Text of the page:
This is easy week. So if you’re looking for something elaborate, this is not it. Very tasty, though, which is all that counts. The prep was all done ahead whenever I found time, and putting it together was easy. This is the basic timeline:
In the morning:
Soak three cups quinoa in almost twice as much water, plus add a swig of raw apple cider vinegar to help break down the saponins. You could soak it overnight, but I wanted a sturdier grain with more of a couscous texture – unfortunately, I cooked it a little too long and it turned to mush anyway. On the plus side, quinoa is a quick sprouter, so at least the nutrition is enhanced.
Slice chicken (I used boneless, skinless breasts, but any part would work well) and marinate in raw apple cider vinegar (still on the counter from earlier!), toasted sesame oil, and curry masala powder. Store in the refrigerator until later.
About an hour before dinner:
Drain and rinse quinoa and put into a dutch oven with fresh water. Bring to a boil, then let simmer until the water is absorbed, stirring periodically. If you add too much water or cook it too long, it turns into mush (like mine did tonight!), but the leftovers can be eaten for breakfast.
Chop sweet potatoes into cubes and coat in olive oil. Place in an even layer on cookie sheets. Roast at 375 degrees until pleasantly browned. I also cut a butternut squash in half and roasted it along with the sweet potatoes – this will probably end up being for my 1-year old.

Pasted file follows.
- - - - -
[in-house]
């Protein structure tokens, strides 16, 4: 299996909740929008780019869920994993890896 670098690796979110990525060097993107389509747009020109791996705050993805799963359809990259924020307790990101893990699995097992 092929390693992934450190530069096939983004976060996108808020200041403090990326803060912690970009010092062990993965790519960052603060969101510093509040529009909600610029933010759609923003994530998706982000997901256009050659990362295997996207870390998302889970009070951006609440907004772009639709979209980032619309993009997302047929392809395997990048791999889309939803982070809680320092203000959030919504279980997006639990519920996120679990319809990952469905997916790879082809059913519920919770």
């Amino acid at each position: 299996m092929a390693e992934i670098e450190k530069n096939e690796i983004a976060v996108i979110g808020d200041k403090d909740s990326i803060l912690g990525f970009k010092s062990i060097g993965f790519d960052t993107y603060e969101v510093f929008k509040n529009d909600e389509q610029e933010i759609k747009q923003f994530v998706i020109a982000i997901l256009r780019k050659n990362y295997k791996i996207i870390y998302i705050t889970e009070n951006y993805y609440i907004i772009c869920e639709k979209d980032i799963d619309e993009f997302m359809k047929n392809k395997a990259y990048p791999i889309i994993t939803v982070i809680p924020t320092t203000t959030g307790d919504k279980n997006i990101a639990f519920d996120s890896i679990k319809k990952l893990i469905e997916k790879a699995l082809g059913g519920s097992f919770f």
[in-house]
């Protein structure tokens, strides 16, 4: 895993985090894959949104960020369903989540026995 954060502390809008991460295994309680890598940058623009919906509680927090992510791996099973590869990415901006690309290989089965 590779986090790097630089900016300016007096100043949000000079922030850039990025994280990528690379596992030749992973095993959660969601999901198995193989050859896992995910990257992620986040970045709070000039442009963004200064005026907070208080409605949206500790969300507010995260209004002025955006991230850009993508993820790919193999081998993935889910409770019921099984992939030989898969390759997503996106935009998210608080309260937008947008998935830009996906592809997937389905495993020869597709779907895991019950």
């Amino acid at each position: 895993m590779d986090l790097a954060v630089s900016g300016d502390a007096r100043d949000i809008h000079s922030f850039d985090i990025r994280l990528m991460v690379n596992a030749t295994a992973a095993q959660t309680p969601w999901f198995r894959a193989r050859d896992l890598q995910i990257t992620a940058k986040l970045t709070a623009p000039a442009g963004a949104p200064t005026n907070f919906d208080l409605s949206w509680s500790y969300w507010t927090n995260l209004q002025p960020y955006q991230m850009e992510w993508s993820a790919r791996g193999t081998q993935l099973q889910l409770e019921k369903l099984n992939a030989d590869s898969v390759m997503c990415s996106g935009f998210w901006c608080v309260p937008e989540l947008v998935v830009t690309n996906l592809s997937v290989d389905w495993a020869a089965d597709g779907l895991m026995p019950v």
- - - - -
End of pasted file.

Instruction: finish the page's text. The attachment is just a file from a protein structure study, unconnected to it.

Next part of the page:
Rinse chard well. Because I want to puke anytime I taste a rogue grain of dirt, I like to give leafy things a quick rinse under the water in the sink, then submerse them in a bowl of water for ten minutes, then thoroughly rinse each leaf under the sink water again. This is not as labor-intensive as it sounds, and it’s MUCH better than biting into dirt.
Cut chard into bite-sized pieces and spin in a salad spinner. Sauté in a tablespoon of olive oil – I used this citrusy olive oil from my hometown –
with a clove or two of minced garlic and some sea salt. This cooks quickly, so I just pulled it out after it wilted enough and cooked the chicken in the same pan. The chicken also cooks quickly because I cut it into small pieces.
This might seem like a lot of steps, but I cooked large batches of everything but the chicken. I will use the extra sweet potatoes and chard in some black bean soup, and the quinoa will be tomorrow’s porridge. If it had turned out better, it would’ve shown up at dinner again later in the week. Oh well – it’s not a complete disaster!